We refer to the machine we made for Hannover as a prototype. It has a rough, welded look and a dumb functionality, which lends itself to an easy metaphor for creating one’s own space or system for sharing content, narrative, or image. In a way, it’s a sidetracking of the idea of performing in an exhibition space, which, for us, rarely works, and instead lets the machine do the work for us.
Presenting early paintings, archival material, and digitized documentation of a group of notebooks from 1995, this show in three parts aims to show Majerus’s work before he came to international recognition with his Kunsthalle Basel show in 1996.
I think about the troll as a way to free identity, to play with characters. I think we’re all trolls. Do you know the troll only comes out when it’s dark?
The name “Reena Spaulings” feels husky, with a hint of a dire edge. Notably, perfectly generic in a world of improbably literary-sounding characters, it likely lodged in readers’ consciousness on first exposure, like ambient and spiky plane-tree pollen in one’s throat. The name somehow conveys plausibility and a tell, even before one is versed in the nexus of influence and implication it spins.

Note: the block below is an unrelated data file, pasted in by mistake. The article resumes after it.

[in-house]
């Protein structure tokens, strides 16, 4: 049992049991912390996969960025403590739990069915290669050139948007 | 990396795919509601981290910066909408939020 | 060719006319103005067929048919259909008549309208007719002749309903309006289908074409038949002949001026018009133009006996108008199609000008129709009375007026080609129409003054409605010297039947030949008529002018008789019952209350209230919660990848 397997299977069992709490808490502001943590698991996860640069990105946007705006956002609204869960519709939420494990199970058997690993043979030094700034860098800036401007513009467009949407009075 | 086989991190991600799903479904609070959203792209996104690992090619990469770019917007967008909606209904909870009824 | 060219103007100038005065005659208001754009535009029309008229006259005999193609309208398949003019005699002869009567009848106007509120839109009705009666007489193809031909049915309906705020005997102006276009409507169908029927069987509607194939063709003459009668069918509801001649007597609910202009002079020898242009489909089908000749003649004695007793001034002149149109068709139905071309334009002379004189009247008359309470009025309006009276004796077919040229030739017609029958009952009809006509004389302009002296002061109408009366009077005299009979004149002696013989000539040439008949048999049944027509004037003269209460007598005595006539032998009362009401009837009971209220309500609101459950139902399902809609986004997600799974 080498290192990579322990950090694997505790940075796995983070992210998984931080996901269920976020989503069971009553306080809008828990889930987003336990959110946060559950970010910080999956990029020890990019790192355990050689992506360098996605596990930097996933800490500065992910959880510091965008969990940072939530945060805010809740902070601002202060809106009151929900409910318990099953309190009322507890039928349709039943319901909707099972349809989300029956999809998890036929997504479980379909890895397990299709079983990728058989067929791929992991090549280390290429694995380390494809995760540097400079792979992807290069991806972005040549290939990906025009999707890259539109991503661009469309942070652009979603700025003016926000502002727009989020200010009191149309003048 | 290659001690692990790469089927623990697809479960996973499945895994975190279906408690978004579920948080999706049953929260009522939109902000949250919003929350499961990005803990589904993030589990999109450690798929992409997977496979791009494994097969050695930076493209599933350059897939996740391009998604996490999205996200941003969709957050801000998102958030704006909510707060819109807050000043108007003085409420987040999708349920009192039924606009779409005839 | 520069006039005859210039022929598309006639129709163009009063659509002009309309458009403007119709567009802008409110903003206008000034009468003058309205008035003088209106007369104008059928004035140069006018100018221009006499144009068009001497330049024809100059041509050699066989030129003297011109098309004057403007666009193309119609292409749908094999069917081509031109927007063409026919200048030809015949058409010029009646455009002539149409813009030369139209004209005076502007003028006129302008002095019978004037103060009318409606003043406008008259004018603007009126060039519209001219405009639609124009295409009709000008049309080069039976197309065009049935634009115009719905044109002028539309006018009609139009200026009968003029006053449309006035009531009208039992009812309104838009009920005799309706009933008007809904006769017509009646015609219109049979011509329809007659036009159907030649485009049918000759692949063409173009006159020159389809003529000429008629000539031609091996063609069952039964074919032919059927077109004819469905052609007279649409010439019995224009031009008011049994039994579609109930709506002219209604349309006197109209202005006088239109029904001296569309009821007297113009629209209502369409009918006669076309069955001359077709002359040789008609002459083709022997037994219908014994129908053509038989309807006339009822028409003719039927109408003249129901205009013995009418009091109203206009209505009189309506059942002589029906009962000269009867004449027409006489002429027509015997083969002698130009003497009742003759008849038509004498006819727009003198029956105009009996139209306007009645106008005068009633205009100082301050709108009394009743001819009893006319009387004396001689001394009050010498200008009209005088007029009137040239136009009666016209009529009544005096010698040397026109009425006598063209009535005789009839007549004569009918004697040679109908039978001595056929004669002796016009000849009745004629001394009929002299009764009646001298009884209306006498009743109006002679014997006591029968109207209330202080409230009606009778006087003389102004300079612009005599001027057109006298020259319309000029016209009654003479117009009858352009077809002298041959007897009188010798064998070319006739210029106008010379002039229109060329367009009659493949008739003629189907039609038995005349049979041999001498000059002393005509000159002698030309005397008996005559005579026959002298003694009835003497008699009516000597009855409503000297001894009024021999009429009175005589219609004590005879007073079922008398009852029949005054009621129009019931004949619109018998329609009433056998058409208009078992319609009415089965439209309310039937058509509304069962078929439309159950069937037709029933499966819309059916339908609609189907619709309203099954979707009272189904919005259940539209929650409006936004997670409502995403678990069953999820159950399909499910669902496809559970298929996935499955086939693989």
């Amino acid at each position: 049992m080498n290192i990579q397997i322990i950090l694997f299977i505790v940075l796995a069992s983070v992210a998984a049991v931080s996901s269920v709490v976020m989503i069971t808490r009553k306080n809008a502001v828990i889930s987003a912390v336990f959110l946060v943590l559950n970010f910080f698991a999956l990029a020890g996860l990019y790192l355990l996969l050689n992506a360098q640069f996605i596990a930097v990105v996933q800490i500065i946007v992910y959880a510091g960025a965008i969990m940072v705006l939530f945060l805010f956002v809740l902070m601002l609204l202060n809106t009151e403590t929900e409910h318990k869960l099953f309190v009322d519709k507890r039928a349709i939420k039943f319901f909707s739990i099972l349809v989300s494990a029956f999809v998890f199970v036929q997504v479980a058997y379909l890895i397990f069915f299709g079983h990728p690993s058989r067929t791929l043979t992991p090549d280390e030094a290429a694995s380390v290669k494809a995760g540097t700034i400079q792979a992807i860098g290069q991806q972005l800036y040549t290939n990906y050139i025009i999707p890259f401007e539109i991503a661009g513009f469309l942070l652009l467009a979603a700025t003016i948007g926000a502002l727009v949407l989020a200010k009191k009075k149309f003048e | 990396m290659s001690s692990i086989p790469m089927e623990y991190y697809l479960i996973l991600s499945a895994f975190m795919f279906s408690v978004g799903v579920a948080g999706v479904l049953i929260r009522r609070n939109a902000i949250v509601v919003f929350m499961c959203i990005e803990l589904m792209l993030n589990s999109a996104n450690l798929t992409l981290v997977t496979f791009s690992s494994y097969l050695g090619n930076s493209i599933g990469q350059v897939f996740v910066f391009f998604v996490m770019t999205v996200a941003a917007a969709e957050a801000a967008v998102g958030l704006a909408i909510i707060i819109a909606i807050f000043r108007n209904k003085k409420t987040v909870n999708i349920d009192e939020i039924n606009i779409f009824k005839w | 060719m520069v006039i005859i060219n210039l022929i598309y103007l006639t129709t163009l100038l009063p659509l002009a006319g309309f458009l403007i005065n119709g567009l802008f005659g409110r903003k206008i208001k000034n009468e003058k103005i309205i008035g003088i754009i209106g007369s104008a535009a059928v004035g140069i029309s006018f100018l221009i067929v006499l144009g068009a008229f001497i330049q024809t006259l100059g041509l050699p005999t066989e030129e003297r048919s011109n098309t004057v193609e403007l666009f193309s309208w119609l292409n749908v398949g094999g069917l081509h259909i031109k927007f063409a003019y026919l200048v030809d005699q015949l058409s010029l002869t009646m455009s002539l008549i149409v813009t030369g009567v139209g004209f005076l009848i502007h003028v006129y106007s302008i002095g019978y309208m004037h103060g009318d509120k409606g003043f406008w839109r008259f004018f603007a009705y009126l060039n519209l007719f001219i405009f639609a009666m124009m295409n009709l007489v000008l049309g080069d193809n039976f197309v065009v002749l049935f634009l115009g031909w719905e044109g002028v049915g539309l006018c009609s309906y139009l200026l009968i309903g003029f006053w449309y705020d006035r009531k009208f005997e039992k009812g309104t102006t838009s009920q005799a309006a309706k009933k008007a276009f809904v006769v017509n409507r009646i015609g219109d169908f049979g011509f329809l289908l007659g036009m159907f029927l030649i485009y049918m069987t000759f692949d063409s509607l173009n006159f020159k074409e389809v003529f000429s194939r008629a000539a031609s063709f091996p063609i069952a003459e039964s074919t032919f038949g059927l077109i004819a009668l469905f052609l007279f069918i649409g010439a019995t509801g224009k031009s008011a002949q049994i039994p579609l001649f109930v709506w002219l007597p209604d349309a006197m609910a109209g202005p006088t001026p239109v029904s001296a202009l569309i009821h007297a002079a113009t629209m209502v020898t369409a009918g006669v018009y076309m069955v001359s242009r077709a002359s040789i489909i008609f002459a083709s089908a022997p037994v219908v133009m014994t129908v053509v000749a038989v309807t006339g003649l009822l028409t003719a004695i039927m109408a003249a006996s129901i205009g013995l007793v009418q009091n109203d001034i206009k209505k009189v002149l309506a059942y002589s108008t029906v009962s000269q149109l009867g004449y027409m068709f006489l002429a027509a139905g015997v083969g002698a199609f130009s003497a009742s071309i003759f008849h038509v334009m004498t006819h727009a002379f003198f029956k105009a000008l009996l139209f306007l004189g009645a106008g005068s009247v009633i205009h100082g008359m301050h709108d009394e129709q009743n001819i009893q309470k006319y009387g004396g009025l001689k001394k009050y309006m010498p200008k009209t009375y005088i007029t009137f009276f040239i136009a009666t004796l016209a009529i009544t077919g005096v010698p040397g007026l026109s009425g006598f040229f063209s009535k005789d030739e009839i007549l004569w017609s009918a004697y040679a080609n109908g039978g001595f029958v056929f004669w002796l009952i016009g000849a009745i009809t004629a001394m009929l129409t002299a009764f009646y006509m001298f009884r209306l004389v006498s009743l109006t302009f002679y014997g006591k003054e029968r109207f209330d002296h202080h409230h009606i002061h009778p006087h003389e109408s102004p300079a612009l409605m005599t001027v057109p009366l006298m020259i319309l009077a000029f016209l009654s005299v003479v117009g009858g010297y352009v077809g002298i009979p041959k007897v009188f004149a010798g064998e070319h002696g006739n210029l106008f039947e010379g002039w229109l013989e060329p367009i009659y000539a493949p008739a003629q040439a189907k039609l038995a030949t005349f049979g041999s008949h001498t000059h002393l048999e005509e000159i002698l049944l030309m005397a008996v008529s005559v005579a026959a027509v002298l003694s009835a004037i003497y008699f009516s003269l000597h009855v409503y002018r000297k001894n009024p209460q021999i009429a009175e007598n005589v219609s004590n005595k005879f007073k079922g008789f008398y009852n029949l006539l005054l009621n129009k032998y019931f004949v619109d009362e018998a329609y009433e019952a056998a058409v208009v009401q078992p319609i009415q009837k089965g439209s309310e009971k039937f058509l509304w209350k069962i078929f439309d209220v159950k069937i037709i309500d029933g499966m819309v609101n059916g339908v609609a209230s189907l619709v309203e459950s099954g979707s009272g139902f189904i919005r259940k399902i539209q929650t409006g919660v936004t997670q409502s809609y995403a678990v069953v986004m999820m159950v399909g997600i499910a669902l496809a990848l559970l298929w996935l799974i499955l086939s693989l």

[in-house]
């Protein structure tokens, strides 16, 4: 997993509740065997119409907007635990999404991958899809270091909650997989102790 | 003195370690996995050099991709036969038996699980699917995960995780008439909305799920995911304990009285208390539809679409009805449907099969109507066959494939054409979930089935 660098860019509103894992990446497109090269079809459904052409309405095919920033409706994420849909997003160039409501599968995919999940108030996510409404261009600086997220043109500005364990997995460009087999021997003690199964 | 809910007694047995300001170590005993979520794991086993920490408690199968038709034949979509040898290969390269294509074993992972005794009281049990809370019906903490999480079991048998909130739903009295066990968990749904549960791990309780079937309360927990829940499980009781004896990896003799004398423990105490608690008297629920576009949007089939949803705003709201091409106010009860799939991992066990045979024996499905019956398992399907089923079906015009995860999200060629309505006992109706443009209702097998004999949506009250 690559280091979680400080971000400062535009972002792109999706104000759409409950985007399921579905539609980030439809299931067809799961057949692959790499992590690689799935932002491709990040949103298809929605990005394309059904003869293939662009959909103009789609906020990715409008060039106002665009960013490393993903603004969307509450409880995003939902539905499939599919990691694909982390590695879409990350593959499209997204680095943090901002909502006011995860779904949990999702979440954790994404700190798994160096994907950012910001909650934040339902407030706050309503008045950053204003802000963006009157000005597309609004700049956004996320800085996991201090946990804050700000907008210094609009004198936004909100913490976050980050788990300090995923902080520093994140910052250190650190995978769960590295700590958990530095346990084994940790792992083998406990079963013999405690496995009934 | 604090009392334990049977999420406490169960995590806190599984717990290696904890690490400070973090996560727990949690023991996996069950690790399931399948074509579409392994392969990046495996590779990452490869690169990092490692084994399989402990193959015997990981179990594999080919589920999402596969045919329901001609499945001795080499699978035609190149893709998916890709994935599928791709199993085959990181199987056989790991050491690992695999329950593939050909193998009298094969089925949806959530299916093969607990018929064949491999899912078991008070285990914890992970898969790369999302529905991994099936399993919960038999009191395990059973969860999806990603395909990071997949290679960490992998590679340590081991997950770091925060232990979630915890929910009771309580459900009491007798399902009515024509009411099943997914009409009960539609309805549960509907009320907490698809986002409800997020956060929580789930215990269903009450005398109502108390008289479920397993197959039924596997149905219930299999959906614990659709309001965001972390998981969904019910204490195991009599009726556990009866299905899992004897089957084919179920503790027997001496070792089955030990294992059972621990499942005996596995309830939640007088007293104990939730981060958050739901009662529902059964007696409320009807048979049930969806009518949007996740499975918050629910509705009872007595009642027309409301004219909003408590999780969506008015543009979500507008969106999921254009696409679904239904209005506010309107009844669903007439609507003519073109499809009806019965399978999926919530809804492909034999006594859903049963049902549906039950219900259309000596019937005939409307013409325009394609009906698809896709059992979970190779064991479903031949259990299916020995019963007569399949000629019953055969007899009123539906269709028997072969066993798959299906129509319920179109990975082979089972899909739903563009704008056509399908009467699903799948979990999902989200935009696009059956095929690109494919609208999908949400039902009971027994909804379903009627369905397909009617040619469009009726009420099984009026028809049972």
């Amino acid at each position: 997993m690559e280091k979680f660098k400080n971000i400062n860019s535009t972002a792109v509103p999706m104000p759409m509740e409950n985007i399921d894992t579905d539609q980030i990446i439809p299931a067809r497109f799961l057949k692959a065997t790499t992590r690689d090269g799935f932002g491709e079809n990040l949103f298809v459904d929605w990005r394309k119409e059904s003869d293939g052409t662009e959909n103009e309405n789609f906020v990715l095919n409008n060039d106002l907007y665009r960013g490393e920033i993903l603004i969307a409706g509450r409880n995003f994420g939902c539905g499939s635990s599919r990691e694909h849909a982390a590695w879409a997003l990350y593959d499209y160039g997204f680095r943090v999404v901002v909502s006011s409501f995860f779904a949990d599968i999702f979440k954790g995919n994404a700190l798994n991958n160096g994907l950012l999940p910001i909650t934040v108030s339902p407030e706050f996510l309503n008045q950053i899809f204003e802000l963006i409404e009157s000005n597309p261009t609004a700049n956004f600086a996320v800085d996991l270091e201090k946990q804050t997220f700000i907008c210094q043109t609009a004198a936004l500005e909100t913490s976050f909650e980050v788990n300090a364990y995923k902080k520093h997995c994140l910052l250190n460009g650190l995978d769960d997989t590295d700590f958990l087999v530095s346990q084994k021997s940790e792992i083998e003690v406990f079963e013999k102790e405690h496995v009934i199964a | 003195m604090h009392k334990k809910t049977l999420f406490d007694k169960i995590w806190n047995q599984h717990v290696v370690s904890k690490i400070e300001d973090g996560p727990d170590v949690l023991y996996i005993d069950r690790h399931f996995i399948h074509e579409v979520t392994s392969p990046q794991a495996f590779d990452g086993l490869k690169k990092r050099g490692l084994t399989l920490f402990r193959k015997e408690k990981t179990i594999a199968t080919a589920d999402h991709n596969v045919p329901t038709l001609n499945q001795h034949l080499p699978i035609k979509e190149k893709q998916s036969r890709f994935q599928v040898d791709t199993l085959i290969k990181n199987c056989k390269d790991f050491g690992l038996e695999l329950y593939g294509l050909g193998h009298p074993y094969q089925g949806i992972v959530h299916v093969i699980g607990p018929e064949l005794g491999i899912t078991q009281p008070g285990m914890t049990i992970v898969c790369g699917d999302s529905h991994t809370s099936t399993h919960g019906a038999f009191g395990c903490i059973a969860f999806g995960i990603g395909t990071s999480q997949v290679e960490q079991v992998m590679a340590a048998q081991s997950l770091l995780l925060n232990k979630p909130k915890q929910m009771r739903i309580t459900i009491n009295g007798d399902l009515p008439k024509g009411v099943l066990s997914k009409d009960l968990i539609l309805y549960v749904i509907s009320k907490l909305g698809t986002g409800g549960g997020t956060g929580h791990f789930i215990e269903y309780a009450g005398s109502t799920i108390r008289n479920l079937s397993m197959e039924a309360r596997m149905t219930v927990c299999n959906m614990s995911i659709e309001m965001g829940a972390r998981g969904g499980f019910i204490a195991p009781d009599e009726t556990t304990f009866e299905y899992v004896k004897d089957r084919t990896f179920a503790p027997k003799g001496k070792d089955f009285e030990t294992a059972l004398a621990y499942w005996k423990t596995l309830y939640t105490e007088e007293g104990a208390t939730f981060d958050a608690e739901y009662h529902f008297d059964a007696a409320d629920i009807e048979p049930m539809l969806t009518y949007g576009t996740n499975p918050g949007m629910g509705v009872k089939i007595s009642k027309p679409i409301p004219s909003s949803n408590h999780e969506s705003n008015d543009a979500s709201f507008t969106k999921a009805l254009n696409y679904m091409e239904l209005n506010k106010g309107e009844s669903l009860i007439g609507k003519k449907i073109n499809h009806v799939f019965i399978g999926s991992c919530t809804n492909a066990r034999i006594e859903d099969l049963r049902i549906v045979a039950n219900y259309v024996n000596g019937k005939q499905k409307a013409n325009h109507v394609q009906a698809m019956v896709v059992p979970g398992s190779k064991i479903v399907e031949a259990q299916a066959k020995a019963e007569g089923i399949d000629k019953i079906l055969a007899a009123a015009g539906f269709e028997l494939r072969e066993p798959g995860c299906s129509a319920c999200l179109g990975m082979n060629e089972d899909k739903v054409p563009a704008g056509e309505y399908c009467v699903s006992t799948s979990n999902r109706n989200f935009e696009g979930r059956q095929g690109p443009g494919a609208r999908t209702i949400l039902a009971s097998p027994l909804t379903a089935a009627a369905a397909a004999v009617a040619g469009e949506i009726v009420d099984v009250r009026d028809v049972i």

The fig sign can also be made to deny a request, as a mode of saying no—it’s a silent gesture of freedom, or modest rebellion. But there is something in it that connects the Greek and the Italian versions of the object and its name, for indeed it resembles the female genitalia (make the gesture while reading these words if you want a female body to appear in your hand).